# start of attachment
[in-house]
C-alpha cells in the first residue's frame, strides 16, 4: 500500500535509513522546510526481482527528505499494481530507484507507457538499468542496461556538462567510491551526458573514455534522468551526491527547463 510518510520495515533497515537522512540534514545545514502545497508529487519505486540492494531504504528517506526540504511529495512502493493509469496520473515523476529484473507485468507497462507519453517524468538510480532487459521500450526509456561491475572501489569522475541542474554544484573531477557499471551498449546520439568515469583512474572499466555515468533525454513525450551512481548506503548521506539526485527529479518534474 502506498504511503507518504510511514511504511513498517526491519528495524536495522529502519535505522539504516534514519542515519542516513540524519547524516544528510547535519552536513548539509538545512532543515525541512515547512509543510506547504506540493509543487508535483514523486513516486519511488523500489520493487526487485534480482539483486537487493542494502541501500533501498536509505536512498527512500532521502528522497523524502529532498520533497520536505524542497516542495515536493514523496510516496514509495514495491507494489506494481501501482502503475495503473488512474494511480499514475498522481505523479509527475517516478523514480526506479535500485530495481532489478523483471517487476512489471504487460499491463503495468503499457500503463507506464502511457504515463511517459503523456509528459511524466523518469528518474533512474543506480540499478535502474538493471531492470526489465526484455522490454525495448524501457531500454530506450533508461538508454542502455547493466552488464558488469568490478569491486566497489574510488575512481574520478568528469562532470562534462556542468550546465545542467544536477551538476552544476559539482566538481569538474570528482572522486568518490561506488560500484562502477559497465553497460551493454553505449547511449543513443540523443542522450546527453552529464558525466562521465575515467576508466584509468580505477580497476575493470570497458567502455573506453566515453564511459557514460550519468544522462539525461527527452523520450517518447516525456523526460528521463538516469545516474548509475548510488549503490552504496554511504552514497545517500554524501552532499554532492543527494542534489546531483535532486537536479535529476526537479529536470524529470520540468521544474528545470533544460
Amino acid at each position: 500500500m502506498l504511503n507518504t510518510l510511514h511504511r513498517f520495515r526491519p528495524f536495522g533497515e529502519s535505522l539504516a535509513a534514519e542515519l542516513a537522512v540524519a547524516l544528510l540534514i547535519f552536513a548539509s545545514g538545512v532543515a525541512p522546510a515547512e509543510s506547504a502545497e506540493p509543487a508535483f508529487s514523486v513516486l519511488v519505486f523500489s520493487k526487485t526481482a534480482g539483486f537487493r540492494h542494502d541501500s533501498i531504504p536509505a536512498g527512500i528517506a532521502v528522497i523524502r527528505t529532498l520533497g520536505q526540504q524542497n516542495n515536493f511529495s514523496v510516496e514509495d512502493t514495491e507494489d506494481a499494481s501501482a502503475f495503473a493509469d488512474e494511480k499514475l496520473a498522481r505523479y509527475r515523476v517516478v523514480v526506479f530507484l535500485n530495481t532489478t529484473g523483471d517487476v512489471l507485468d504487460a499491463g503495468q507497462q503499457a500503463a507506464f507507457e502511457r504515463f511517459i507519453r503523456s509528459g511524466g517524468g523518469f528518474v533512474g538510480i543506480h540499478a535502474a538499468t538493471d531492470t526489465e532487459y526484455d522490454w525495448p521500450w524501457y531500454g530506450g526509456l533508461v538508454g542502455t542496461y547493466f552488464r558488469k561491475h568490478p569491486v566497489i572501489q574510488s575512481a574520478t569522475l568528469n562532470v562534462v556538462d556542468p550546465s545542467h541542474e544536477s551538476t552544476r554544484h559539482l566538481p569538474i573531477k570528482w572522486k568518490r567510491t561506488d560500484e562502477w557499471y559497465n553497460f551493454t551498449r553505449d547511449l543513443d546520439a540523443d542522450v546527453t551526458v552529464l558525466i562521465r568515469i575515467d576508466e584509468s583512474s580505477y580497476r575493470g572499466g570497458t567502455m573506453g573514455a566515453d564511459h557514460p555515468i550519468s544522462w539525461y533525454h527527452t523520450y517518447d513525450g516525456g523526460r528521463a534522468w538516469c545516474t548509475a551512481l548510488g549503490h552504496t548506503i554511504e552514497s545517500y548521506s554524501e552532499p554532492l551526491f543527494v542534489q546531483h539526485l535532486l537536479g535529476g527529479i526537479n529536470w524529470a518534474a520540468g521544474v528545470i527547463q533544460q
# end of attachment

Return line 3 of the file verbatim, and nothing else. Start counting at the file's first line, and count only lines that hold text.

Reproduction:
Amino acid at each position: 500500500m502506498l504511503n507518504t510518510l510511514h511504511r513498517f520495515r526491519p528495524f536495522g533497515e529502519s535505522l539504516a535509513a534514519e542515519l542516513a537522512v540524519a547524516l544528510l540534514i547535519f552536513a548539509s545545514g538545512v532543515a525541512p522546510a515547512e509543510s506547504a502545497e506540493p509543487a508535483f508529487s514523486v513516486l519511488v519505486f523500489s520493487k526487485t526481482a534480482g539483486f537487493r540492494h542494502d541501500s533501498i531504504p536509505a536512498g527512500i528517506a532521502v528522497i523524502r527528505t529532498l520533497g520536505q526540504q524542497n516542495n515536493f511529495s514523496v510516496e514509495d512502493t514495491e507494489d506494481a499494481s501501482a502503475f495503473a493509469d488512474e494511480k499514475l496520473a498522481r505523479y509527475r515523476v517516478v523514480v526506479f530507484l535500485n530495481t532489478t529484473g523483471d517487476v512489471l507485468d504487460a499491463g503495468q507497462q503499457a500503463a507506464f507507457e502511457r504515463f511517459i507519453r503523456s509528459g511524466g517524468g523518469f528518474v533512474g538510480i543506480h540499478a535502474a538499468t538493471d531492470t526489465e532487459y526484455d522490454w525495448p521500450w524501457y531500454g530506450g526509456l533508461v538508454g542502455t542496461y547493466f552488464r558488469k561491475h568490478p569491486v566497489i572501489q574510488s575512481a574520478t569522475l568528469n562532470v562534462v556538462d556542468p550546465s545542467h541542474e544536477s551538476t552544476r554544484h559539482l566538481p569538474i573531477k570528482w572522486k568518490r567510491t561506488d560500484e562502477w557499471y559497465n553497460f551493454t551498449r553505449d547511449l543513443d546520439a540523443d542522450v546527453t551526458v552529464l558525466i562521465r568515469i575515467d576508466e584509468s583512474s580505477y580497476r575493470g572499466g570497458t567502455m573506453g573514455a566515453d564511459h557514460p555515468i550519468s544522462w539525461y533525454h527527452t523520450y517518447d513525450g516525456g523526460r528521463a534522468w538516469c545516474t548509475a551512481l548510488g549503490h552504496t548506503i554511504e552514497s545517500y548521506s554524501e552532499p554532492l551526491f543527494v542534489q546531483h539526485l535532486l537536479g535529476g527529479i526537479n529536470w524529470a518534474a520540468g521544474v528545470i527547463q533544460q